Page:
Dating back to the Iron Age, Karnataka’s cuisine is said to be one of the oldest surviving in the country. It combines a range of flavours, ingredients and cooking techniques from its neighbouring states of Kerala, Andhra Pradesh and Tamil Nadu to the south and Maharashtra to the north, along with its own rich gastronomic history.
Each region of Karnataka has its own specialty. There are different types of cuisine that are suitable for vegetarian and meat-eaters alike – North Karnataka cuisine, South Karnataka, Kodagu, Udupi, Mangalorean, North Canara and Navayath cuisine.
The North Karnataka cuisine is mainly a vegetarian meal. Rice and jola (sorghum) are the staples of this region. The main food items are Jowar and wheat rotis, accompanied by a variety of spicy curries, pickles and buttermilk.
The South Karnataka cuisine is dominated by steamed rice, and ragi (finger millet) and the traditional dish is the Ragi ball (Ragi mudde). Other must-try dishes include Benne Dosa (Butter dosa), Akki Roti and Ragi Roti. Also, there is a vast variety of rice dishes, like Bisi bele bhath, Kesari Bath and Vangi Bath.
The North Canara (Coastal/Malenadu Karnataka) boasts seafood delicacies with rice and fish curry being the staples.
The Mangalorean cuisine (Coastal Karnataka) is unique and diverse, owing to the different communities settled in the area. Curry leaves and coconut, along with local spices are the basic ingredients of most Mangalorean dishes. The famous local dishes include Neer dosa, Kori Rotti, Mangalore Buns and Macaroon, to name a few. Also being a coastal region, fish is the staple diet of many Mangaloreans. You’ll find a variety of fish as well as chicken dishes.
The Kodagu cuisine consists of spicy curries either from meat, chicken or pork, while rice remains the staple food. In all the curries, the core ingredient is the kachampuli (vinegar) that adds the tanginess to the dish.
The Udupi cuisine emphasizes the use of local fruits, vegetables, grains and beans. It is entirely vegetarian food that makes use of jaggery, rice and coconut. It comprises different types of dosas and spicy rices.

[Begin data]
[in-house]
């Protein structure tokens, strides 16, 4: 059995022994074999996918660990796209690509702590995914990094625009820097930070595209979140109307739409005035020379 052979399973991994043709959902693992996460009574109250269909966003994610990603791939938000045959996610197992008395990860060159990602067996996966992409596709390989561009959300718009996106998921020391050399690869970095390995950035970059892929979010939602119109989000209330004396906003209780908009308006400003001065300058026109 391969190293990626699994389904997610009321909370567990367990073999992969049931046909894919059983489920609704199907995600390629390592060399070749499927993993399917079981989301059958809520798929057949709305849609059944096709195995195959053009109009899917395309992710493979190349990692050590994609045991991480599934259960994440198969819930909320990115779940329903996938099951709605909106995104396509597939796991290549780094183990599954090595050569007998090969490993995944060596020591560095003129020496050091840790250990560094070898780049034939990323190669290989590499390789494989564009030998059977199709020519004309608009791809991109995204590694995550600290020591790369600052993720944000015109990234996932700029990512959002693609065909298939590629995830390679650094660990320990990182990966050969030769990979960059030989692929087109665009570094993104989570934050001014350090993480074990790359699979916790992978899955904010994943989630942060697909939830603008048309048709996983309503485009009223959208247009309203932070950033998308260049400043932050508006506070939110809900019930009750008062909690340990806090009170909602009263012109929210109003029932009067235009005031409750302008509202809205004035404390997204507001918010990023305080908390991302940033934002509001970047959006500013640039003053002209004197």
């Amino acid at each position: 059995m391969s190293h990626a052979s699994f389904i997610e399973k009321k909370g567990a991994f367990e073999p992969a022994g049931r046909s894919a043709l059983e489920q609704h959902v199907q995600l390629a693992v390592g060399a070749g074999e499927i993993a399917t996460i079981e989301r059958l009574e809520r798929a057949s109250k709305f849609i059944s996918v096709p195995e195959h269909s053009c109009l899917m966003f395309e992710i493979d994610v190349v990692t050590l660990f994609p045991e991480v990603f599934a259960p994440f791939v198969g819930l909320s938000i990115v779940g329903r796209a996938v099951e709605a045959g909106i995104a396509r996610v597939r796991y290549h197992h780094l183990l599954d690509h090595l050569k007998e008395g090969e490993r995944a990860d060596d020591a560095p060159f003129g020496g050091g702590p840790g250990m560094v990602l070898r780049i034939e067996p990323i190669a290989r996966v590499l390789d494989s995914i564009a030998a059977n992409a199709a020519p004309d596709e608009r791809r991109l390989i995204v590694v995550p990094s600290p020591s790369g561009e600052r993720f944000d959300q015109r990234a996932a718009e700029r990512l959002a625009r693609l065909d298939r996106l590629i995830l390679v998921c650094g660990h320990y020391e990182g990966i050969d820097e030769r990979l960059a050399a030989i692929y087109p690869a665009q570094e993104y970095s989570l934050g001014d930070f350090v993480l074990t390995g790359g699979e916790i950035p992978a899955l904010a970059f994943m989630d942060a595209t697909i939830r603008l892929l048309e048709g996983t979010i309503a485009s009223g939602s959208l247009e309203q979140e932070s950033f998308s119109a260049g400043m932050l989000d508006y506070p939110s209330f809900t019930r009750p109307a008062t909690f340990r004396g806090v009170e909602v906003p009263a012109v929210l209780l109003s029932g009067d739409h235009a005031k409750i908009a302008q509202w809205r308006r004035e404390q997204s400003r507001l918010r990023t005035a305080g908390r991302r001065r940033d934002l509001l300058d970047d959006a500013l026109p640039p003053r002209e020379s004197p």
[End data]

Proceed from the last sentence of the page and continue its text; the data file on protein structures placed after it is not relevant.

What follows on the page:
The Navayath cuisine is predominantly found in the coastal district. A typical Navayath cuisine will have mutton, poultry, seafood, eggs, rice and coconut.
In Karnataka, the meal (called, Kannadiga Oota in local language) is served on a banana leaf. The service generally begins from the top right-hand side of the leaf with uppu (salt) placed first, followed by Kosambari (south Indian salad), Pickle, Palya (vegetable side dish), Raita or gojju (vegetable cooked in tamarind juice), desserts, fried dishes, Thovve (cooked dal), huli (a thick broth of lentils and vegetables), Chitranna (rice-based dish), plain rice and ghee – in that order.
Karnataka’s cuisine is one of the mildest in terms of spice levels, when compared to other South Indian states. Plus, there is a generous use of palm jaggery in the local cuisine, with the exception of North Karnataka cuisine, which is a bit spicy.
The local ingredients are used in cooking most of Karnataka’s delicacies, though the cuisine reflects some culinary characteristics of the neighbouring states. The Karnataka cooking style entails liberal use of coconut and coconut oil, along with local spices and curry leaves. Clarified butter (ghee) is also used in cooking, primarily on special occasions and festivals.
Karnataka cuisine has different flavours, tastes and textures. However, there are lots of dishes common to all regions. The classic and famous dish in Karnataka is Bisi bele bhath, which is basically a blend of rice, lentils, assorted vegetables and spices, like asafoetida, nutmeg and curry leaves. The variety of dosas, like butter dosa, Mysore Masala dosa and Set dosa are very popular across India. Other common dishes include breads, like akki roti and ragi roti; vegetable curries; kosambari (salad of lentils, coriander and green chillies), and gravy dishes, like huli and tovve.
You cannot finish the Karnataka meal without their signature desserts. Some of the popular desserts include Mysore pak (fudge of chickpea flour, clarified butter and sugar), rave unde (ball-shaped sweet), kajjaya (rice and jaggery fritters) and Kesari bhath. Most of the desserts are non-dairy products and sweetened with jaggery.